Will Mosholu Avenue be next for bike lanes?


The controversy surrounding the bicycle lane installation on Broadway near Van Cortlandt Park is still fresh in many people’s minds. But just in case it wasn’t, city transportation officials are pitching traffic calming plans for another community street — this time Mosholu Avenue between West 254th and West 256th streets.

Like Broadway, the plan includes bike lanes — delighting folks who enjoy getting around town on two wheels, but disquieting those who prefer four.

But speeding is indeed a problem on Mosholu, DOT bike and greenway project manager Amber Knee told members of Community Board 8’s traffic and transportation committee last week. Studies conducted in April found that 80 percent of drivers on Mosholu traveled over the 25 mph posted limit.

Mosholu’s intersections are also rather wide, Knee said, and lack clearly marked crosswalks which puts pedestrians at risk when traversing intersections.

So transportation officials want to add a painted curb extension where Mosholu meets Liebig Avenue to shorten the crossing while adding a high-visibility crosswalk at West 256th.

They also developed a plan to “visually narrow” Mosholu from West 254th and West 256th by adding a painted bike lane — called a “sharrow” — on either side, Knee said. Existing parking would remain untouched. Motorists tend to speed along wide streets and slow down on narrow ones, she added.

Sharrows alert drivers there could be cyclists traveling on the street and to remain alert.

“It also helps direct cyclists so they will all be using the same street,” Knee said. “And it will pull cyclists away from opening car doors, so as long as they bike in the middle of the lane symbols, they’ll be out of the range of being hit.”

Cyclists don’t really frequent Mosholu now, Knee said. But by creating a bike lane, it could attract more to Mosholu, and off surrounding streets.

“More cyclists will be using this street versus another street,” Knee said. “It helps make drivers more aware.”

And awareness typically causes drivers to slow down.

David Gellman, a committee member who also is an avid road biker, said sharrows have added needed safety to busy streets like Bedford Avenue in Brooklyn.

“About a year or so ago, I was biking on it and there was a painted bike lane in a shared lane,” he said. “It made a dramatic difference.”

Others attending the meeting were slower warming to the proposal, however. Laura Spalter — who has been a vocal opponent of the Broadway restriping — said she’s heard Mosholu merchants express trepidation over the potential of a bike lane.

“There are not enough parking spots,” Spalter said. “So people do double-park to get their pizza, to get their dry cleaning, to drop their kids off at schools.”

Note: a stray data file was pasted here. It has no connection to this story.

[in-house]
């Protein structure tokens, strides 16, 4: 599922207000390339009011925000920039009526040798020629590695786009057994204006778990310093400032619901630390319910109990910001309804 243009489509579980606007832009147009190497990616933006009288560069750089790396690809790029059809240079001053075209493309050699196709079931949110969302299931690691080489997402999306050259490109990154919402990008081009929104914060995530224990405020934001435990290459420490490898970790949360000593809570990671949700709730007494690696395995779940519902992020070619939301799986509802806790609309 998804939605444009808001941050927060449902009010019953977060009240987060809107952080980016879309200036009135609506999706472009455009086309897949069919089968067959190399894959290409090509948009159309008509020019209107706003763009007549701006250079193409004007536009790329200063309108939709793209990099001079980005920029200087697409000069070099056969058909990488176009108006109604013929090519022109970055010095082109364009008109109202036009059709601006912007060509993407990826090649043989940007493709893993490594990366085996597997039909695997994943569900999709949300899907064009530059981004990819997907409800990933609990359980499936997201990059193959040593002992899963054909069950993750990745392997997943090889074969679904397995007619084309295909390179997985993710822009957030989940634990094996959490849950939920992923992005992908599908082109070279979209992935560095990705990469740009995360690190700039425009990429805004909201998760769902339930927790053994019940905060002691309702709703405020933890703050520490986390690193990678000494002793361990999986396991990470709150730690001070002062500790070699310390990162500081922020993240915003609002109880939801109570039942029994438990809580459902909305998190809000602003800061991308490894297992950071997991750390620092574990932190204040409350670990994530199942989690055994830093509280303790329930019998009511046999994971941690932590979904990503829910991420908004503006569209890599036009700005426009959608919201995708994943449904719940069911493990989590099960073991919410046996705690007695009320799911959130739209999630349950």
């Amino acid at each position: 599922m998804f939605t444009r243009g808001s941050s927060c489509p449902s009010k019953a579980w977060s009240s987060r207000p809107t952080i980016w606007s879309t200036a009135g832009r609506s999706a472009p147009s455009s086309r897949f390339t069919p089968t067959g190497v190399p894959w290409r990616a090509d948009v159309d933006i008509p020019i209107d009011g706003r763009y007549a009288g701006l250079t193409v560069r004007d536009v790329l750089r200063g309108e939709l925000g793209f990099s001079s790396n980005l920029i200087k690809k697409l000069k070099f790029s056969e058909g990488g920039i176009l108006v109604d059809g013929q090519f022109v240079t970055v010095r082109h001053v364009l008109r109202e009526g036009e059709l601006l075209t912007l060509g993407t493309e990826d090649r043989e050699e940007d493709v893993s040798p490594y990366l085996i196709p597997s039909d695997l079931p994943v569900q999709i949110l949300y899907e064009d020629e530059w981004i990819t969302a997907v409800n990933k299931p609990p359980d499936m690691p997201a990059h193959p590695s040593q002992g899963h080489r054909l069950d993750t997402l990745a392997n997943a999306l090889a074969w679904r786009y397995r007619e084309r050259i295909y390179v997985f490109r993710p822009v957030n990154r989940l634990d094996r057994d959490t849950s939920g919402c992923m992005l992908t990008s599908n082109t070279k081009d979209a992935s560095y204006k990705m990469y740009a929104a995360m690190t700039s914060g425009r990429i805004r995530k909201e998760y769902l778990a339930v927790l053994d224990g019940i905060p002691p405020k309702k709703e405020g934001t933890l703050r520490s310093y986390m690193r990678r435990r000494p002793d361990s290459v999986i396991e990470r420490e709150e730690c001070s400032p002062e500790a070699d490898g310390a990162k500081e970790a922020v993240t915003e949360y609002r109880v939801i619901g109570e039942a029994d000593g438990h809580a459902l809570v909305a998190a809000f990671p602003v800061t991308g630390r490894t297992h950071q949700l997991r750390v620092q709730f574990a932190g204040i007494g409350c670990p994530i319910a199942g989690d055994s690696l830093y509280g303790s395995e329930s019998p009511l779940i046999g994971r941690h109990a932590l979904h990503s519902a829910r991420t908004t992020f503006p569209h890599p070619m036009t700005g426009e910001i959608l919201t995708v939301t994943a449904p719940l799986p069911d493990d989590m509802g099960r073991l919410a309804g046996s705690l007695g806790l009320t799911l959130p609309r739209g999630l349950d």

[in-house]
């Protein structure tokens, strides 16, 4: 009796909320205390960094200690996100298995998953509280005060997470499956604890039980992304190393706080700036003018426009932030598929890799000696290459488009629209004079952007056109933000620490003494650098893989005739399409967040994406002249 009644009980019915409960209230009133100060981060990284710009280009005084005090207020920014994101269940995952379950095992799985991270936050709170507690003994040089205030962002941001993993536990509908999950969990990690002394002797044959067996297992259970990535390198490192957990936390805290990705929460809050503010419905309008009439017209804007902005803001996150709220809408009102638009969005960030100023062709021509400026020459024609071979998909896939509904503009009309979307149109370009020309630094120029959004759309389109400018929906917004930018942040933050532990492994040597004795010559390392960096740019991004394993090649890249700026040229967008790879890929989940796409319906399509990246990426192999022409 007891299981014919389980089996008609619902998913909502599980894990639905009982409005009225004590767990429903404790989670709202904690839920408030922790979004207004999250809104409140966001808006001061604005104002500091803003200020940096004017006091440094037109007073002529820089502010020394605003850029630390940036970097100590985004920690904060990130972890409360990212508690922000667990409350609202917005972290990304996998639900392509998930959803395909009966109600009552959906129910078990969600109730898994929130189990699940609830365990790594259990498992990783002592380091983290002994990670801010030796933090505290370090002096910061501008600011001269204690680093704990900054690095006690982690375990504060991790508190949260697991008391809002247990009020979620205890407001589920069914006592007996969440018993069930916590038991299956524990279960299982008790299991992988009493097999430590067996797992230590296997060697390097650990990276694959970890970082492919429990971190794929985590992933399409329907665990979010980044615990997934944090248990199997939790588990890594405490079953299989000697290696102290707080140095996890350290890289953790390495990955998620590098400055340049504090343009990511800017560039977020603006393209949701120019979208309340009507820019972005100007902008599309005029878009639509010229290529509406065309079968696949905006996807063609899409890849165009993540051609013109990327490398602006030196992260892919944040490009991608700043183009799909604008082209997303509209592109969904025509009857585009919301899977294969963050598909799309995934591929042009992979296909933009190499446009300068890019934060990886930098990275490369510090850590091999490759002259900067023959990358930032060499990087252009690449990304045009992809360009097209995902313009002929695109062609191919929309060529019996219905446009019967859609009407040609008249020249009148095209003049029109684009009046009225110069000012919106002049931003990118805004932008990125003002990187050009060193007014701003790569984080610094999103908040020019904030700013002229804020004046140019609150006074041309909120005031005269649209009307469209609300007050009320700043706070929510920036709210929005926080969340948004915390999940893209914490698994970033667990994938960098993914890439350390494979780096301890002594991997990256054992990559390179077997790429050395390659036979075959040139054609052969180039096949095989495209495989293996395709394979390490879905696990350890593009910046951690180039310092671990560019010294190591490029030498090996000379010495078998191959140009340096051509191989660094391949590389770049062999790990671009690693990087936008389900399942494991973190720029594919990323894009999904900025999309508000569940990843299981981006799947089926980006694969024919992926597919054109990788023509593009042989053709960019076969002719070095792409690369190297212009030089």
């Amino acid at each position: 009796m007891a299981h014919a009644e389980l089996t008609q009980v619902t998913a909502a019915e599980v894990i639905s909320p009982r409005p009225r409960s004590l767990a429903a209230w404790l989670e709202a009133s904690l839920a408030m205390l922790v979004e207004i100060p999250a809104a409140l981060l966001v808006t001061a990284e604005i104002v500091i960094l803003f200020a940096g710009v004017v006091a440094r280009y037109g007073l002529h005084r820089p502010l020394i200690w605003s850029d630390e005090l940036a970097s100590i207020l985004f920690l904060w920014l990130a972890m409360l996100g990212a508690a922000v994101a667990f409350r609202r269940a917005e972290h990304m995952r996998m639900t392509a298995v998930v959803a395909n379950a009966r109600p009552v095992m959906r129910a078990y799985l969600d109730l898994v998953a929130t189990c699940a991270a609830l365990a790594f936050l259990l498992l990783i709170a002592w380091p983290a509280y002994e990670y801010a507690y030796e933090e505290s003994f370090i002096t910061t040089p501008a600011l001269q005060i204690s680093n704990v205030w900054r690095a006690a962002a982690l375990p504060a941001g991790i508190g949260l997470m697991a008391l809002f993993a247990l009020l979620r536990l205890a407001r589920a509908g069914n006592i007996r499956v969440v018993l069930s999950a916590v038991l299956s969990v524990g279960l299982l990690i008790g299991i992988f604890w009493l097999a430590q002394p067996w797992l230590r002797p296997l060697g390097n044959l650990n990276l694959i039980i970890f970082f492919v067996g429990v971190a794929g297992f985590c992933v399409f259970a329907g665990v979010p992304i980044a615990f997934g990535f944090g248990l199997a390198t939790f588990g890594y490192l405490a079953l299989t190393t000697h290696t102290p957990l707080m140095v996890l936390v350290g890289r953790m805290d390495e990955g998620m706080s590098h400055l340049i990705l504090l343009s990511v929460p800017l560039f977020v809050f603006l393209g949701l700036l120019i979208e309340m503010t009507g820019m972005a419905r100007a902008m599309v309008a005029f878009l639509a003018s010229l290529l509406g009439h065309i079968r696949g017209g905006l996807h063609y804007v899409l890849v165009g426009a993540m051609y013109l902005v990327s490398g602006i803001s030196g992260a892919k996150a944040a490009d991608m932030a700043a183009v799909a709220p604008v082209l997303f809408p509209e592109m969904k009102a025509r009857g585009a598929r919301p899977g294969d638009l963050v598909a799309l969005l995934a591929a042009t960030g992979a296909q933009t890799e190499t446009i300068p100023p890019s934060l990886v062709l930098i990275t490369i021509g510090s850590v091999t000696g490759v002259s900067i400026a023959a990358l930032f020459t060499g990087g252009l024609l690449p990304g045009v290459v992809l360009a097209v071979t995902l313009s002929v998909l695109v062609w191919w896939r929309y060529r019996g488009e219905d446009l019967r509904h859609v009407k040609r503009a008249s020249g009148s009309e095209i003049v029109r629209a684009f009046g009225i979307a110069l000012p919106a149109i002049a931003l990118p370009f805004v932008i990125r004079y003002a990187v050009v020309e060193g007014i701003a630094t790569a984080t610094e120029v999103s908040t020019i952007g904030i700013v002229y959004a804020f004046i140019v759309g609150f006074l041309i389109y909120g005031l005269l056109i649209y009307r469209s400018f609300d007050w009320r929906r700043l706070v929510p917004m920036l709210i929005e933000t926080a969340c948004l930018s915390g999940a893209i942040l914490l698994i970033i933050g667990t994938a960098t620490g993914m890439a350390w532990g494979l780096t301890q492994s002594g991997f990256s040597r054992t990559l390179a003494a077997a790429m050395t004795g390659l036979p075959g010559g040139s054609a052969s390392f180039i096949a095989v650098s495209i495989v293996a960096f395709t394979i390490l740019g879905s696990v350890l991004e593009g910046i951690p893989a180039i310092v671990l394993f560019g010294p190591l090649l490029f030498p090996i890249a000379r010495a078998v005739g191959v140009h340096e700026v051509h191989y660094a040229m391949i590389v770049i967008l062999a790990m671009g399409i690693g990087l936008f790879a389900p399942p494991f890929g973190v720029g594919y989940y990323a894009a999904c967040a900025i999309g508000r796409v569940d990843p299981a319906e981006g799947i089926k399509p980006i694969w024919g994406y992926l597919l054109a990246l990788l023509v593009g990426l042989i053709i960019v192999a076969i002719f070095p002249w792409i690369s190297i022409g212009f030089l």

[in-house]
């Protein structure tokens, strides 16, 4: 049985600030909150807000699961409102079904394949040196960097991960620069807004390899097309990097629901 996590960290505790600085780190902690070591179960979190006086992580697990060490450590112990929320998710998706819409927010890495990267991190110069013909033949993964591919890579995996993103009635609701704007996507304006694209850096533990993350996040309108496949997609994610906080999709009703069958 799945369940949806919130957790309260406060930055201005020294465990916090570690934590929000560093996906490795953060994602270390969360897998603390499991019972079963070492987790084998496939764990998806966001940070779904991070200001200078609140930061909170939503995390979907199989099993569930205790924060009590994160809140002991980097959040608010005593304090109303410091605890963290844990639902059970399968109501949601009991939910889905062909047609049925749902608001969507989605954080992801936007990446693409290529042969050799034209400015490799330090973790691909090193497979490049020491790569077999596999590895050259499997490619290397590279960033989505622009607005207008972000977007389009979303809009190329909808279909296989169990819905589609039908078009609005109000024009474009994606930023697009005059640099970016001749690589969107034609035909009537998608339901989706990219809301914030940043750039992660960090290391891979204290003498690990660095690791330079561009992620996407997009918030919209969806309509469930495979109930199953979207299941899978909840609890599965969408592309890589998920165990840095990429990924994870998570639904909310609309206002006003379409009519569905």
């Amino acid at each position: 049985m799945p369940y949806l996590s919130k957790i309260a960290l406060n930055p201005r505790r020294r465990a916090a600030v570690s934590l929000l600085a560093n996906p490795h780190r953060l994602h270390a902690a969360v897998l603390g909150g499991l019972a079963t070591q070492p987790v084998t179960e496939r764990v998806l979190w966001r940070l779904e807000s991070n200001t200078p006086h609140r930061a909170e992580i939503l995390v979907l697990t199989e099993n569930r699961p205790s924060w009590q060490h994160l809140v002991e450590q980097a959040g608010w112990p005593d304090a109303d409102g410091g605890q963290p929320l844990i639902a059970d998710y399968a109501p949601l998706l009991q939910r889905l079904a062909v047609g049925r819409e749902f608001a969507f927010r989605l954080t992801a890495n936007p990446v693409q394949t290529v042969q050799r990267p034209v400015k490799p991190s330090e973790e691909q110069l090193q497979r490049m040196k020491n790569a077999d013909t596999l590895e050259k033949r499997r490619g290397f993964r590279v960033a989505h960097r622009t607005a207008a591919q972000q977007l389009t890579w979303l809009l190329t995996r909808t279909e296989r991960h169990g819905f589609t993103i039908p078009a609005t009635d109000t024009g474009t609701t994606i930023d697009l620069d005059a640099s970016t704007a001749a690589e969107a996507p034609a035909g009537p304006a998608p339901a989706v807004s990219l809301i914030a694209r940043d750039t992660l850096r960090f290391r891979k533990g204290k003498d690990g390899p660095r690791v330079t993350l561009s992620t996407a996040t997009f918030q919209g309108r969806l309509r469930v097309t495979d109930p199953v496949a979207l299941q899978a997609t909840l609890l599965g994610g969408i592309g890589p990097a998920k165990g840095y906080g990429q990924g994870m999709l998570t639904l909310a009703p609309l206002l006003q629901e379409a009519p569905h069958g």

Merchants on West 242nd Street are “howling and suffering because business has gone down because of lack of access to their customers” since bike lanes were installed on Broadway last year.

Merchants attending the meeting asked why the transportation department didn’t just put a bike lane on one side of the road to allow customers to continue double parking like they’ve done for years.

“We’re not going to design something to facilitate an illegal activity,” borough DOT commissioner Nivardo Lopez said. “If it’s a question of curb access, that is something we can study. But we can’t design around an illegal activity, even though it’s one that’s been commonly done for many years.”

Knee told transportation committee chair Dan Padernacht that DOT has reached out to some businesses along the route already, and that “they seemed happy about it.”

“They did talk about speeding, especially around the bend near Liebig,” Knee said. “But we can go back and speak to more people for sure.”

Many in the committee meeting’s audience were opposed to sharing the road. Some asked why they were getting bike lanes when requests for a left turn lane at West 256th had gone unheeded for years.

“Whenever possible, we do add the bike lanes because it’s safer, and we add a protected lane whenever possible,” Knee said. “But sometimes there’s not the road width, and we want to direct cyclists to a safer space.”

Cyclists are already using the Broadway bike lanes, so it makes sense to connect them with side streets that have adequate width to safely accommodate them and other vehicles, Knee said.

Christopher Rizzo, who represents the North Riverdale Merchants and Business Association, read a statement from his organization supporting the bike lanes and more pedestrian safety projects like this. The merchant association would like to see a second phase next year include additional key pedestrian safety improvements, like at least new pedestrian crosswalks.

“We talked about long distances between pedestrian intersections and crosswalks, Rizzo said. “That is a problem.”

The committee ultimately approved a resolution supporting sharrows between West 254th to West 256th, shortened crosswalks on Liebig, a formal outreach to affected merchants, and an investigation into more crosswalks on Mosholu between Broadway and West 254th.